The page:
Jersey could see a boost in investment funds business over the
Brexit negotiation period because of the certainty and stability of
its third-country position compared to the uncertainty over that of
the UK, says Ogier funds partner Emily Haithwaite.
The outcome of the negotiations of the UK's separation from
the EU – which have formally begun now that Article 50 of the
Lisbon Treaty has been triggered – is unclear, and many
UK-based fund managers are left unsure whether their fund
structures will continue to allow access to EU investors.
But Emily says that Jersey's ability to offer access to EU
investors via existing National Private Placement Regimes and its
endorsement by ESMA for an AIFMD passport, gives fund managers a
higher degree of certainty.
She said: "Many UK-based managers are hoping that
structural solutions to EU distribution will still be available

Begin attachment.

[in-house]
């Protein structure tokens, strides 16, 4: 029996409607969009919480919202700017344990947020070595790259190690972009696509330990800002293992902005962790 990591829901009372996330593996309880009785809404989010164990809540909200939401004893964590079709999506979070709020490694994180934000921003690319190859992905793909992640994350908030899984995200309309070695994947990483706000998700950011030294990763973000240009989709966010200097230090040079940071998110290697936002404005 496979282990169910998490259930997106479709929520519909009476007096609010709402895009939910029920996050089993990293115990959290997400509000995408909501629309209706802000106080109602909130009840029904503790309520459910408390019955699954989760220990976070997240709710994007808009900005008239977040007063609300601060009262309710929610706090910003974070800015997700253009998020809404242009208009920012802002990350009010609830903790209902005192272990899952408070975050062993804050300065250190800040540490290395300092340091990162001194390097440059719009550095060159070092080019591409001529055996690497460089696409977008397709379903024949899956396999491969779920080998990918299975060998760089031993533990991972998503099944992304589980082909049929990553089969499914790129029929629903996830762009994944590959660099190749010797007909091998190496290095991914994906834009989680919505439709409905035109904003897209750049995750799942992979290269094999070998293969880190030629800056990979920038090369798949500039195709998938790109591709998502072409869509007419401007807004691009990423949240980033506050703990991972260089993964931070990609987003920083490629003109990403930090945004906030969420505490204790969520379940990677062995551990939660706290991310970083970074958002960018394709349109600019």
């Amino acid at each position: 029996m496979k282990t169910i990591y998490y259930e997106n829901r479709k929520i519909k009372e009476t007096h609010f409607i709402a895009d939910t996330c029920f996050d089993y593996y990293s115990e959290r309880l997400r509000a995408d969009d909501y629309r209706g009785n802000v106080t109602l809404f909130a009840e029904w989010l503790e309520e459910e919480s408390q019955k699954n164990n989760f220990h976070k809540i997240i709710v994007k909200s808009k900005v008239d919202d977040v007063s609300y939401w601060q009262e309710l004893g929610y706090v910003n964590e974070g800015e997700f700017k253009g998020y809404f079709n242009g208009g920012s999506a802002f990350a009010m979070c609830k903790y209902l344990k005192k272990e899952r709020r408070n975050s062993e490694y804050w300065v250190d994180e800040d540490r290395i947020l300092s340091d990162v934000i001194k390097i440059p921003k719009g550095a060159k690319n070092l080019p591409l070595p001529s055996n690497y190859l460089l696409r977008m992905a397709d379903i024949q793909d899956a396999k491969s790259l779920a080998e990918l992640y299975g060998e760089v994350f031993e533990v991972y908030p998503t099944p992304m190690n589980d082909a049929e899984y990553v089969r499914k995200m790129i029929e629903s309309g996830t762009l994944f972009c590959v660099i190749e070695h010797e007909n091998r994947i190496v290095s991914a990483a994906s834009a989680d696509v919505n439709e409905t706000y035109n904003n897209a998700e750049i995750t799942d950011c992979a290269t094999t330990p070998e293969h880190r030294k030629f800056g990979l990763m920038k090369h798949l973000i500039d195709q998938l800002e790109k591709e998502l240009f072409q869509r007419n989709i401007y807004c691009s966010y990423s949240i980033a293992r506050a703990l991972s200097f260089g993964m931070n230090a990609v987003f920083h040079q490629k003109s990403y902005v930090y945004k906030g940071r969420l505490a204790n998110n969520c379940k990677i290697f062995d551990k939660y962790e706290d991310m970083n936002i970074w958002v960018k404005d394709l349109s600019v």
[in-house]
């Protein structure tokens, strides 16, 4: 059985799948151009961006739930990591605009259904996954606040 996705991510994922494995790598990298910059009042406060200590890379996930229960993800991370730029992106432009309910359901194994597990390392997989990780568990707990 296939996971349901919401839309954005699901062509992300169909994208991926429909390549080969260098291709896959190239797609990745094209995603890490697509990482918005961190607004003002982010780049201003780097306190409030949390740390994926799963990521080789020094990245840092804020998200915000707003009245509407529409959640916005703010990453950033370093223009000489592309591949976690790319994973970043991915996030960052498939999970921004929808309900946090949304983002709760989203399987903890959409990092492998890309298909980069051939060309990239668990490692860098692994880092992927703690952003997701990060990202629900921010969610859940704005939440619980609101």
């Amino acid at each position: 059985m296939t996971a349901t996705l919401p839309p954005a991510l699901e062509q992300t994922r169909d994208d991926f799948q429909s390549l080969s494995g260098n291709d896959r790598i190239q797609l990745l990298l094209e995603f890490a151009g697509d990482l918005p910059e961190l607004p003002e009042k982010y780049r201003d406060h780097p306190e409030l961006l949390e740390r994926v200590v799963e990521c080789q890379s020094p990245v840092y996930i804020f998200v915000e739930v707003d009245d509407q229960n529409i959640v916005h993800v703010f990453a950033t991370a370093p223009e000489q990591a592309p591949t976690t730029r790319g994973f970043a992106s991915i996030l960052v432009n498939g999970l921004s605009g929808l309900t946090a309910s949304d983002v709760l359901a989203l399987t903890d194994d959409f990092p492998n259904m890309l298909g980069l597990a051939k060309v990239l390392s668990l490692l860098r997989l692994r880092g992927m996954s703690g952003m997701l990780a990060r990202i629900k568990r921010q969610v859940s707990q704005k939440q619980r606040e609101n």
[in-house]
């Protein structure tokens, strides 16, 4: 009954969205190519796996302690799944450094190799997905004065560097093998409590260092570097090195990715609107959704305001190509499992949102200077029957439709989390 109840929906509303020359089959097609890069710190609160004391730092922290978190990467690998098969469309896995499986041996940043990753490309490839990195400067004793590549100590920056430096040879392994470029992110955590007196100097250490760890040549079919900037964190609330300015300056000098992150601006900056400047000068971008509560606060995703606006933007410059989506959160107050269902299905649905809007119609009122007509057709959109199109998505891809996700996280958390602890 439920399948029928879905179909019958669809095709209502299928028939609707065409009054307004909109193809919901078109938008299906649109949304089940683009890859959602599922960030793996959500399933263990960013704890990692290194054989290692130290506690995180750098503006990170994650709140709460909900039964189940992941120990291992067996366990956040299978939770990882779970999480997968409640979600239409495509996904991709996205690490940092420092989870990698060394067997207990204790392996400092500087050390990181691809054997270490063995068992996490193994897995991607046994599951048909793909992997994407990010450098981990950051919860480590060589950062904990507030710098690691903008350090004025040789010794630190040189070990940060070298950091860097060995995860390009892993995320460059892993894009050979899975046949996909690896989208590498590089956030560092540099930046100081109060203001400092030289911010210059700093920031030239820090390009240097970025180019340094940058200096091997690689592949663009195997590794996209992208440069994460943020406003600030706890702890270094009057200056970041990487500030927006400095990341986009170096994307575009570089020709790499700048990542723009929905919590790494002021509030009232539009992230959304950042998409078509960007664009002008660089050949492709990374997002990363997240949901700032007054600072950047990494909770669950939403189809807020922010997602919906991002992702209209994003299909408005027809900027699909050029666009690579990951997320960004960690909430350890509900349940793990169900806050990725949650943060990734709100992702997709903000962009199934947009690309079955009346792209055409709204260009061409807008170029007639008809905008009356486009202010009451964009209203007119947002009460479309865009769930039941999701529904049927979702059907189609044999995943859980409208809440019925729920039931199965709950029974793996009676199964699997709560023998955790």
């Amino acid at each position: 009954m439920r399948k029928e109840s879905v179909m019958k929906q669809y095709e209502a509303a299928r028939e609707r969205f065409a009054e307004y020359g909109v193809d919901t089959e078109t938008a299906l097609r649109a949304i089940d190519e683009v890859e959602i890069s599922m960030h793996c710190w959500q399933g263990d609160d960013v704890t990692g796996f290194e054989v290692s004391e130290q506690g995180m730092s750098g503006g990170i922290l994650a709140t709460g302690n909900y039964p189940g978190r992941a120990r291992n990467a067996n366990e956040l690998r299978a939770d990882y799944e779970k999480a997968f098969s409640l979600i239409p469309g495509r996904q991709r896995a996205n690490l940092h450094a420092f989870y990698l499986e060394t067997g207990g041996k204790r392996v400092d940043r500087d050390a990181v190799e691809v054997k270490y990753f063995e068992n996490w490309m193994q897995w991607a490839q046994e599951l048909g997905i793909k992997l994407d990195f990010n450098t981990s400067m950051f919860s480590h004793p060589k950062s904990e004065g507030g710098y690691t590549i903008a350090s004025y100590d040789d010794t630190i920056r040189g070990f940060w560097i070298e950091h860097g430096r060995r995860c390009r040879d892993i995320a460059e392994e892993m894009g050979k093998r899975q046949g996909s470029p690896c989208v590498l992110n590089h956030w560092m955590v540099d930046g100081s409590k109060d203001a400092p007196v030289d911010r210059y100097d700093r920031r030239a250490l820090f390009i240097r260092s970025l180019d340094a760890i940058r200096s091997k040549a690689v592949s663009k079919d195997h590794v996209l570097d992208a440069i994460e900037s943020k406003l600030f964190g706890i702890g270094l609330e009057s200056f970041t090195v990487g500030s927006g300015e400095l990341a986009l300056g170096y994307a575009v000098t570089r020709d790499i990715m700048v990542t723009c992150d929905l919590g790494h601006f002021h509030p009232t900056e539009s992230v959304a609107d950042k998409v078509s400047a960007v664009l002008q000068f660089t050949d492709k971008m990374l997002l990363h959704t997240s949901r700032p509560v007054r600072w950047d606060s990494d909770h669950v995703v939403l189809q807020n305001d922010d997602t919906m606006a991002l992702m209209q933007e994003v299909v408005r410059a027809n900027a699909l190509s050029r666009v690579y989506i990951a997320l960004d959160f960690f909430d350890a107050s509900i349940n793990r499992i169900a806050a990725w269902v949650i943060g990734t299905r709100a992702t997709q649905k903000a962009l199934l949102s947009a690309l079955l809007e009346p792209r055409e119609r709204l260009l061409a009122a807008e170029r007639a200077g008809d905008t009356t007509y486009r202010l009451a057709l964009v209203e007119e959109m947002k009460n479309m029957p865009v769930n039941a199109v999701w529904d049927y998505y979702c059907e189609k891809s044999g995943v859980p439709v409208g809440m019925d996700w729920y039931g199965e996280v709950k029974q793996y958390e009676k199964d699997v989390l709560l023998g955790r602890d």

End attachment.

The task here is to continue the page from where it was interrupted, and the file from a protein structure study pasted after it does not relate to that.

post-Brexit, but nobody knows what those negotiations will produce
and what the timing of those will be, so in the interim, Jersey is
well placed to service UK-based fund managers who are thinking
about raising funds within this two or three-year transitional
"We are more developed in terms of our third-country
thinking than the UK.
"The National Private Placement Regimes are working - fund
managers are able to market their funds within the regimes that are
in place, and this route has been a solution for those managers
who, for whatever reason, don't need the full passport or for
whom the cost is prohibitive but also in terms of reducing the
burden of operational set-up and ongoing reporting.
"Many of our clients who have tried the passporting route
have come back to private placement having realised that they can
market to their target EU investors within the national private
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Now that the United Kingdom has served notice to leave the European Union under Article 50 of the Lisbon Treaty, managers of offshore funds have a clearer timetable for when Brexit will happen, with the UK scheduled to leave the EU in March 2019.
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